I've been immersing myself into Bayesian statistics in school and I'm having a very difficult time grasping argmax and maximum a posteriori. A quick explanation of this can be found: https://www.cs.utah.edu/~suyash/Dissertation_html/node8.html

Basically theta is a set of parameters and x is the data, P of theta given x (posterior) equals P of x given theta (likelihood term) multiplied by P of theta (prior term) and all of that divided by P of x (to normalize). Not sure exactly how dividing by P(x) normalizes this but thats not my main question.

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Then, you maximize the posterior with argmax

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I believe your maximizing the set of parameters to get the most likely posterior ...

Can someone please give a simple example of this so I can visualize what is happening?

  • $\begingroup$ What is actually your question? Why the Bayes's rule is as it is? $\endgroup$ Commented Dec 19, 2015 at 17:24
  • $\begingroup$ im asking for an explanation of how to calculate this with a toy example $\endgroup$
    – O.rka
    Commented Dec 19, 2015 at 17:28
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    $\begingroup$ Smallest example possible. Let $\theta\sim Bernuilli(p)$ for $0<p<1$ and $X=\theta$. The $argmax_\theta = X$ for $X=0,1$. $\endgroup$
    – A.S.
    Commented Dec 19, 2015 at 18:59
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    $\begingroup$ What is your background in probability? That would be helpful to get an idea of what is a toy example for you. $\endgroup$ Commented Dec 20, 2015 at 14:17
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    $\begingroup$ my background is in biology and i've been trying to learn how some machine-learning algorithms work. this explanation is extremely helpful thank you so much. your example was really easy to follow. $\endgroup$
    – O.rka
    Commented Dec 20, 2015 at 14:31

3 Answers 3


Imagine you sent a message $S$ to your friend that is either $1$ or $0$ with probability $p$ and $1-p$, respectively. Unfortunately that message gets corrupted by Gaussian noise $N$ with zero mean and unit variance. Then what your friend would receive is a message $Y$ given by

$$Y = S + N$$

Given that what your friend observed was that $Y$ takes a particular value $y$, that is $Y = y$, he wants to know which was, probably, the value of $S$ that you sent to him. In other words, the value $s$ that maximizes the posterior probability

$$P(S = s \mid Y = y)$$

That last sentence can be written as

$$\hat{s} = \arg\max_s P(S = s \mid Y = y)$$

What follows is to compute $P(S = s \mid Y = y)$ for $S=1$ and $S=0$ and then to pick the value of $S$ for which that probability is greater. We are calling that value $\hat{s}$.

It is sometimes easier to model the uncertainty about a consequence given a cause than the other way around, namely the distribution of $Y$ given $S$, $f_{Y \mid S}(y \mid s)$, rather than $P(S = s \mid Y = y)$. So, let's find out first what is the former to be worried later about the latter.

Given that $S=0$, $Y$ becomes equal to the noise $N$, and therefore

$$f_{Y \mid S}(y \mid 0) = \frac{1}{\sqrt{2\pi}}e^{-y^2/2}\tag{1}$$

Given that $S=1$, $Y$ becomes $Y = N + 1$ , which is just $N$ but "displaced" by $1$ unit, therefore it is also a Gaussian random variable with unit variance but with mean now equal to $1$, thus

$$f_{Y \mid S}(y \mid 1) = \frac{1}{\sqrt{2\pi}}e^{-(y-1)^2/2}\tag{2}$$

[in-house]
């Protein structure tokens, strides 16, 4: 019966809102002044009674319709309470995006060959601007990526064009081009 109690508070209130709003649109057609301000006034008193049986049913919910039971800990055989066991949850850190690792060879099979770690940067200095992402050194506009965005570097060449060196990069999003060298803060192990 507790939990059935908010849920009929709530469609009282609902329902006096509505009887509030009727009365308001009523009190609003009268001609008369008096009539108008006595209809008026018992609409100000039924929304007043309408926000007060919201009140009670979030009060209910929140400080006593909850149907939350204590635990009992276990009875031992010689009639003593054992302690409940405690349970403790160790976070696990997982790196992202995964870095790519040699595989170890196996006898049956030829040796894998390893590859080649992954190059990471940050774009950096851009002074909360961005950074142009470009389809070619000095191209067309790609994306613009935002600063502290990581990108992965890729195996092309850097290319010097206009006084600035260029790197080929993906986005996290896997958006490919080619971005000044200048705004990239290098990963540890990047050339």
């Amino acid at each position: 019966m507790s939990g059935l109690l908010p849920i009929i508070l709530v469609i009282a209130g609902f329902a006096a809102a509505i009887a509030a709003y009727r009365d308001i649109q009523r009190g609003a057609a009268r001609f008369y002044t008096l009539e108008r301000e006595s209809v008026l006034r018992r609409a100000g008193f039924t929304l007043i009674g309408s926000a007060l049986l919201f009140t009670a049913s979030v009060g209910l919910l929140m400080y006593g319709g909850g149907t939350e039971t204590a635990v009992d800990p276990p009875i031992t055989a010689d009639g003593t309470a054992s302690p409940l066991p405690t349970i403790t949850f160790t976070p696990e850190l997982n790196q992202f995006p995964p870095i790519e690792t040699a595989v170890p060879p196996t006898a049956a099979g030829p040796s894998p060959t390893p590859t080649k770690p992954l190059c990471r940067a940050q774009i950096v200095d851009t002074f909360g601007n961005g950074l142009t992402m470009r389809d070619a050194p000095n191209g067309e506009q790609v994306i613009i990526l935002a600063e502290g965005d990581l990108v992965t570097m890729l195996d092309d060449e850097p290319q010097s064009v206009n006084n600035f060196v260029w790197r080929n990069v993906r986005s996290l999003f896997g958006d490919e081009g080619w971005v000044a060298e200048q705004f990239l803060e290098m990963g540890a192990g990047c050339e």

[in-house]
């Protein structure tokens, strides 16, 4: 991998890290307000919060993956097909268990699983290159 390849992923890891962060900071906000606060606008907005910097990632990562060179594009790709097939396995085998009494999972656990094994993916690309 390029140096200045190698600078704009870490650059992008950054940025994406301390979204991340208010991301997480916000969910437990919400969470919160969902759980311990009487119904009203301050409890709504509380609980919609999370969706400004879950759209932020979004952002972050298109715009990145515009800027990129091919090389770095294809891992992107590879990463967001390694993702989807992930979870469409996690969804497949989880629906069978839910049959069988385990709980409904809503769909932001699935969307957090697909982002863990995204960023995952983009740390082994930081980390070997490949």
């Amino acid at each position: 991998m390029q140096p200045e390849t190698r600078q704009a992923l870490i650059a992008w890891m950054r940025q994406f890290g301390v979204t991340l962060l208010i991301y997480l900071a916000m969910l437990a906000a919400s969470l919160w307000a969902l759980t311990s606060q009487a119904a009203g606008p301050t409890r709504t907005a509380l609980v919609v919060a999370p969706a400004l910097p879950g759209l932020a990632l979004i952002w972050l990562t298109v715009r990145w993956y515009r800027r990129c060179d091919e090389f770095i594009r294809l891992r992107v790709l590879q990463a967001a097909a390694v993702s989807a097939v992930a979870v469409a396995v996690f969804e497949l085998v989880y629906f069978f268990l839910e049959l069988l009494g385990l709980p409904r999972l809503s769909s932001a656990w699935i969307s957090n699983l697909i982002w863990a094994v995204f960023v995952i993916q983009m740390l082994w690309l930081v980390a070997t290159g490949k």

How do we compute now $P(S = s \mid Y = y)$? By using Bayes's rule, we have

\begin{align} P(S = 0 \mid Y = y) &= \frac{f_{Y\mid S}(y \mid 0)P(S = 0)}{f_Y(y)}\\ \end{align}

\begin{align} P(S = 1 \mid Y = y) &= \frac{f_{Y\mid S}(y \mid 1)P(S = 1)}{f_Y(y)}\\ \end{align}

We would get $\hat{s}=1$ if

$$P(S = 1 \mid Y = y) \gt P(S = 0 \mid Y = y)$$

or equivalently if

$$f_{Y\mid S}(y \mid 1)p \gt f_{Y\mid S}(y \mid 0)(1-p)\tag{3}$$

This last expression wouldn't help too much to your friend, what he really needs is a criterion based on the value of $Y$ he observed and the known statistics. To achieve that it's possible that what follows makes this example no longer simple, but let's give it an opportunity.

Replacing $(1)$ and $(2)$ in $(3)$ and taking the natural logarithm at both sides, we get

$$-\frac{(y-1)^2}{2}+\text{log}(p) \gt -\frac{y^2}{2}+\text{log}(1-p)$$

which can be simplified to

$$y \gt \frac{1}{2} + \text{log}\left( \frac{1-p}{p} \right)\tag{4}$$

Now this is more helpful. Your friend just has to check if the observed value of $y$ satisfies that inequality to decide if $S=1$ was sent or not. In other words, if the observed value $y$ satisfies $(4)$, then the value that maximizes the posterior probability $P(S = s \mid Y = y)$ is $S=1$, and therefore $\hat{s} = 1$.

Aside note:
The result given by $(4)$ is quite intuitive. If $0$ and $1$ are equiprobable, i.e. $p=1/2$, we would choose $S=1$ if $y > 1/2$. That is, we put our threshold right in the middle of $0$ and $1$. If $1$ is more probable ($p \gt 1/2$), then the threshold in now closer to $0$, thus favoring $S=1$, which makes sense because it the most probable one.

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    $\begingroup$ Hats off to you. Amazing explanation $\endgroup$
    – KGhatak
    Commented Nov 10, 2018 at 11:47

Consider flipping fair coins. The outcome of a flip is described by the random variable $C$ that can take on the values heads (h) and tails (t). The probability of heads is $P(C=h) = 0.5$ and the probability of tails is $P(C=t) = 1 - P(C=h)$. Consider also flipping a biased coin whose probability of turning up heads is $P(C=h) = 0.7$ and tails $P(C=t) = 1 - P(C=h) = 0.3$. We can easily solve problems such as calculating the probability of getting three tails in a row.

We can make the model more general by introducing a parameter k to describe the probability of getting heads. We write that as $P(C=h)=k$ and $P(C=t)=1-k$. The model becomes more complicated, but we can now describe coins with any bias!

We can now ask questions like "Given a coin with bias $k$, what is the probability of getting 2 heads and 3 tails?" The answer is:

$$ P(C=h)P(C=h)P(C=t)P(C=t)P(C=t) $$ which simplifies to $$ P(C=h)^2P(C=t)^3 = k^2(1-k)^3 $$

Using this we can calculate the maximum likelihood estimate (MLE) of the parameter $k$ given the flips we have observed. How do we do that? Remember calculus and the method for finding stationary points? Yes! We derive the expression and set it equal to 0: